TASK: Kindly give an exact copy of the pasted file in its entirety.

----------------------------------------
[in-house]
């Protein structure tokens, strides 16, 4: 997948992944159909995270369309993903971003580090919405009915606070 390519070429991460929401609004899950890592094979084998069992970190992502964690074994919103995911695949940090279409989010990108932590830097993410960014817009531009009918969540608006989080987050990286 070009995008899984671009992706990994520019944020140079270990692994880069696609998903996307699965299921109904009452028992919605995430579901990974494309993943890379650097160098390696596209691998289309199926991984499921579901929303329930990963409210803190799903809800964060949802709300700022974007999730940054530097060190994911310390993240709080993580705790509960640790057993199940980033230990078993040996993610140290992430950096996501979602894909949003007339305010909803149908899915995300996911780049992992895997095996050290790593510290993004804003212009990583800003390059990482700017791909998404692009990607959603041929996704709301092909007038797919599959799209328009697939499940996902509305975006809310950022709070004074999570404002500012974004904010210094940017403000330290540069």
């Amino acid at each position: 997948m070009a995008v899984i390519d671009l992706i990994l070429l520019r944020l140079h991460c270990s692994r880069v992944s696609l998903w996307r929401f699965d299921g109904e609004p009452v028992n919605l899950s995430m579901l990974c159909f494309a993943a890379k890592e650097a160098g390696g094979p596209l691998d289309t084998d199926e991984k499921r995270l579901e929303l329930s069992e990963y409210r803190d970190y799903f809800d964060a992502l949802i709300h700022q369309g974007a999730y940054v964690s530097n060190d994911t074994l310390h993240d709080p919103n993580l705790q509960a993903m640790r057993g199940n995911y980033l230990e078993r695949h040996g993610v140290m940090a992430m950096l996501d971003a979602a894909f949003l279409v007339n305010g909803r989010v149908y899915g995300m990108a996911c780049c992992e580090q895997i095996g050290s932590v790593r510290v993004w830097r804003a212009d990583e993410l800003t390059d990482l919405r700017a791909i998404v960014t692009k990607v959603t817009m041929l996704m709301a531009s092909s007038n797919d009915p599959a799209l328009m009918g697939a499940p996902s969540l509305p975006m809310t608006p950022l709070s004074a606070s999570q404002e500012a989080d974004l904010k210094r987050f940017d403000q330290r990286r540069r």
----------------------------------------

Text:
[in-house]
């Protein structure tokens, strides 16, 4: 997948992944159909995270369309993903971003580090919405009915606070 390519070429991460929401609004899950890592094979084998069992970190992502964690074994919103995911695949940090279409989010990108932590830097993410960014817009531009009918969540608006989080987050990286 070009995008899984671009992706990994520019944020140079270990692994880069696609998903996307699965299921109904009452028992919605995430579901990974494309993943890379650097160098390696596209691998289309199926991984499921579901929303329930990963409210803190799903809800964060949802709300700022974007999730940054530097060190994911310390993240709080993580705790509960640790057993199940980033230990078993040996993610140290992430950096996501979602894909949003007339305010909803149908899915995300996911780049992992895997095996050290790593510290993004804003212009990583800003390059990482700017791909998404692009990607959603041929996704709301092909007038797919599959799209328009697939499940996902509305975006809310950022709070004074999570404002500012974004904010210094940017403000330290540069």
């Amino acid at each position: 997948m070009a995008v899984i390519d671009l992706i990994l070429l520019r944020l140079h991460c270990s692994r880069v992944s696609l998903w996307r929401f699965d299921g109904e609004p009452v028992n919605l899950s995430m579901l990974c159909f494309a993943a890379k890592e650097a160098g390696g094979p596209l691998d289309t084998d199926e991984k499921r995270l579901e929303l329930s069992e990963y409210r803190d970190y799903f809800d964060a992502l949802i709300h700022q369309g974007a999730y940054v964690s530097n060190d994911t074994l310390h993240d709080p919103n993580l705790q509960a993903m640790r057993g199940n995911y980033l230990e078993r695949h040996g993610v140290m940090a992430m950096l996501d971003a979602a894909f949003l279409v007339n305010g909803r989010v149908y899915g995300m990108a996911c780049c992992e580090q895997i095996g050290s932590v790593r510290v993004w830097r804003a212009d990583e993410l800003t390059d990482l919405r700017a791909i998404v960014t692009k990607v959603t817009m041929l996704m709301a531009s092909s007038n797919d009915p599959a799209l328009m009918g697939a499940p996902s969540l509305p975006m809310t608006p950022l709070s004074a606070s999570q404002e500012a989080d974004l904010k210094r987050f940017d403000q330290r990286r540069r």